10 Tips on Talking to a Child After a Tragedy


​Tragic events such as the recent mass shooting at a Florida high school are difficult for anyone to comprehend and process. Locally and across the country, we collectively mourn the loss of life every time such a senseless tragedy occurs. In addition, children’s own sorrow, fear and despair can be heightened as they watch and hear about the plight of grieving students, teachers and the affected community in school, on social media and the nightly news. As parents, it is important that we reassure our children that though we hear about these tragedies, we, their school and other adults in their world are always working to ensure their safety.

Diane Snyder Cowan, Director of Western Reserve Grief Services, offers these tips for talking to children after a tragedy:

1. Process through the tragedy yourself before talking with your children.

2. Remain calm. Your ability to manage your fears and emotions will help your child manage their feelings and build healthy coping skills.

3. Allow yourself and your child/children to be angry and question why horrible things like this happen in the world.

4. Be patient and available to answer questions honestly and in an age appropriate manner. It is okay if you cannot answer certain questions due to a lack of information or comfort level. “I don’t know,” is an acceptable answer!

5. Be honest about your feelings. Sharing your feelings and fears with your children gives them a sense of hope and validates their emotions.

6. Consider how this event might trigger grief reactions related to recent deaths or other traumatic events in your life.

7. Remember that your child may need to revisit the event and ask the same question repeatedly in an effort to understand their emotions and process the event.

8. Provide your child/children with a safe place to share their feelings, discuss nightmares they are having as a result of the tragedy and fears.

9. Take a break from the media exposure. Turn off the TV, radio, refrain from using Facebook and Twitter and limit adult conversation.

10. Ask about the emergency security protocol at your child’s school. Share these plans with your child/children to promote a sense of safety in their school.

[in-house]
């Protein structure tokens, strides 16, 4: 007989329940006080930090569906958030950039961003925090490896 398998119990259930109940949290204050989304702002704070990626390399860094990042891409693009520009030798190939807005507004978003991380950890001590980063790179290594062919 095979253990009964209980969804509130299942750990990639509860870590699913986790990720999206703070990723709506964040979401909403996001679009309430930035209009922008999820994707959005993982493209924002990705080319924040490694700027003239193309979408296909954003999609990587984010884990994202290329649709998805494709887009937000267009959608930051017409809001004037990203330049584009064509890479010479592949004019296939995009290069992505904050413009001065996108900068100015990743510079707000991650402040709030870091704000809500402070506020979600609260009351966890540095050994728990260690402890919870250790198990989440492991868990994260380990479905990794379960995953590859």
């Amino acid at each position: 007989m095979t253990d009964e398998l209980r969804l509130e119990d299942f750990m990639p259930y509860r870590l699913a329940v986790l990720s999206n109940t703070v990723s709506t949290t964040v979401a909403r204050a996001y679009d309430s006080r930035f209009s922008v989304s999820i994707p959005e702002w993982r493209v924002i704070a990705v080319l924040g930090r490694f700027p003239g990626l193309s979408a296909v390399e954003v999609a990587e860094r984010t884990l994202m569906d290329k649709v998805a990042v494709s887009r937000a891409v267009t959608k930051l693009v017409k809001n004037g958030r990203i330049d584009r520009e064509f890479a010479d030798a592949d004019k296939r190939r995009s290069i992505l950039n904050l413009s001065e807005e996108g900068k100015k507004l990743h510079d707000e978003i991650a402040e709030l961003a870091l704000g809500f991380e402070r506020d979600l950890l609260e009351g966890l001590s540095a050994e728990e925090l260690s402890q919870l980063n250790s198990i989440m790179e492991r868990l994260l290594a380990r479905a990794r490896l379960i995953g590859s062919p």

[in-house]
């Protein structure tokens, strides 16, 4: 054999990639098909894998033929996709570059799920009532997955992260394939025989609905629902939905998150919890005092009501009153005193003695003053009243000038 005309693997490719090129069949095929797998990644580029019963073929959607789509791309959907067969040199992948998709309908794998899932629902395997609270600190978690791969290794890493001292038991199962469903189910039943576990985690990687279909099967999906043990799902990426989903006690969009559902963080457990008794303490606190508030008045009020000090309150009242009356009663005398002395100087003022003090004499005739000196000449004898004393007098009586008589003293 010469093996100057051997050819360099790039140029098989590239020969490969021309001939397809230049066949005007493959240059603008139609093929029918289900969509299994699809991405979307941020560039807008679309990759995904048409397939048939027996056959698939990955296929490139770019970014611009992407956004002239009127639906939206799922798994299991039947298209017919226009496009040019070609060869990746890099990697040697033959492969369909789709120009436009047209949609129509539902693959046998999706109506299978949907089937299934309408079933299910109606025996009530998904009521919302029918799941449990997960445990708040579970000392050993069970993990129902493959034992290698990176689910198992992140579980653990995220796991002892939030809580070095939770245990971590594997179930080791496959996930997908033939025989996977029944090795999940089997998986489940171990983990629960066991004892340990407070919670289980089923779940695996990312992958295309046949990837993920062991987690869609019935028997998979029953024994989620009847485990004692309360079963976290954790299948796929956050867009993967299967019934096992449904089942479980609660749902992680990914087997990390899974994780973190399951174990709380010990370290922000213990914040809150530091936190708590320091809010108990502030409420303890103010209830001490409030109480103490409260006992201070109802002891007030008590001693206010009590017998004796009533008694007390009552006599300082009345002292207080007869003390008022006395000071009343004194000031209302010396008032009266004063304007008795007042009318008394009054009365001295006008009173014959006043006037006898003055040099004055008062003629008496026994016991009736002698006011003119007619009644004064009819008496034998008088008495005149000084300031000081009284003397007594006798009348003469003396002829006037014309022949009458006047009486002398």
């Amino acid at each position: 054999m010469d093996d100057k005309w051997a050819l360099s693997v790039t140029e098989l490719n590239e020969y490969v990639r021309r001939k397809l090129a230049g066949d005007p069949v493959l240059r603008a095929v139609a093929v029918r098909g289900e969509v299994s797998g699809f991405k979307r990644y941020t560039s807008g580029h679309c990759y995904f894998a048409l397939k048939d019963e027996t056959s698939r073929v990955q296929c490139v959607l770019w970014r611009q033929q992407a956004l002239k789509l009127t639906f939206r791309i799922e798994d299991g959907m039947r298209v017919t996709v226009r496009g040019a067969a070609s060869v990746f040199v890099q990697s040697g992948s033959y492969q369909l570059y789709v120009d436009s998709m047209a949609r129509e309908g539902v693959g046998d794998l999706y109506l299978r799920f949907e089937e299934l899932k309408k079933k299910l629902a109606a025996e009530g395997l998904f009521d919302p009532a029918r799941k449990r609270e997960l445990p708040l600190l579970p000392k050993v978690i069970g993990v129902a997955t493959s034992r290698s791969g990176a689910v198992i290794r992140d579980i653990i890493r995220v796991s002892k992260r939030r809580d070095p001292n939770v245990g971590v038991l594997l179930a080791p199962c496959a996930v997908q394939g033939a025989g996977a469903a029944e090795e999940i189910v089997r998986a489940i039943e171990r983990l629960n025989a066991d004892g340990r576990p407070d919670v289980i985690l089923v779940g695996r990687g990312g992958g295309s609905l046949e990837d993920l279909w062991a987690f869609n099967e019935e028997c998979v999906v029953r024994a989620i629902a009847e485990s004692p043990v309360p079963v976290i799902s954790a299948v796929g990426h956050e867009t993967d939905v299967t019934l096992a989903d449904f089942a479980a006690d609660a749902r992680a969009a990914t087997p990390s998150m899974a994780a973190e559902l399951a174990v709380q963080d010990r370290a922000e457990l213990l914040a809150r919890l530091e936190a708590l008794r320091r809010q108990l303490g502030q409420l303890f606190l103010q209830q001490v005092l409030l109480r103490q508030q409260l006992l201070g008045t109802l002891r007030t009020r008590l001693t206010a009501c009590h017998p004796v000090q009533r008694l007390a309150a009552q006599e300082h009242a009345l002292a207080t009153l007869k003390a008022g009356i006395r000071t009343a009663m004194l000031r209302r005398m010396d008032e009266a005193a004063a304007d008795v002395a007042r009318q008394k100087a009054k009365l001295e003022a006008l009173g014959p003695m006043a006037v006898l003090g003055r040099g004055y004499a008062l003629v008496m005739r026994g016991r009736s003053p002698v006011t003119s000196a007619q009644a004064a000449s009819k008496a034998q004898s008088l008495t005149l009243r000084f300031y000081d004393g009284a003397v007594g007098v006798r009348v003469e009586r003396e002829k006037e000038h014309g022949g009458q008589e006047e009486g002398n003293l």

Following such a crisis, expert on-site support frequently plays an instrumental role in helping students and faculty navigate the painful experiences of trauma, grief and loss. Locally, the bereavement center at Hospice of the Western Reserve – now called Western Reserve Grief Services -  has offered a Crisis Response Program to provide immediate, on-site crisis response to deaths in the school communities of Northern Ohio for more than 15 years.

The program has been utilized by the Cleveland Metropolitan School District and many others. The services are available to any school system in the nonprofit agency’s service area. Trained bereavement professionals are available to provide on-site response. A single phone call from the school is all it takes to mobilize resources. In a typical year, trained grief and trauma support specialists from the organization deliver immediate on-site crisis support to 1,000 students and 250 adults.

In coordination with the school, trained and experienced bereavement professionals are available to lead classroom, small or large group student discussions, hold informational meetings with parents, provide individualized sessions during a crisis response and offer guidance to teachers and staff. Follow-up services such as memorial activities, small support group interventions and educational programs are available as needed. Proactive services are also offered including crisis response planning. 

The program is one of the many ways Hospice of the Western Reserve extends its expertise in end-of-life care and bereavement support to the community at large.

For more information on these services and to obtain additional resources on speaking with children on grief, visit: hospicewr.org/griefandloss.

We Can Help

Speak with the referral team by contacting us seven days a week, 24 hours a day. Any first visit and admission can be made the first day.

Northern Ohio's Hospice of Choice

More than 1,000 Hospice of the Western Reserve employees and 3,000 volunteers live and work side-by-side in the same neighborhoods with our patients and families. We are privileged to have cared for more than 100,000 Northern Ohioans since our inception.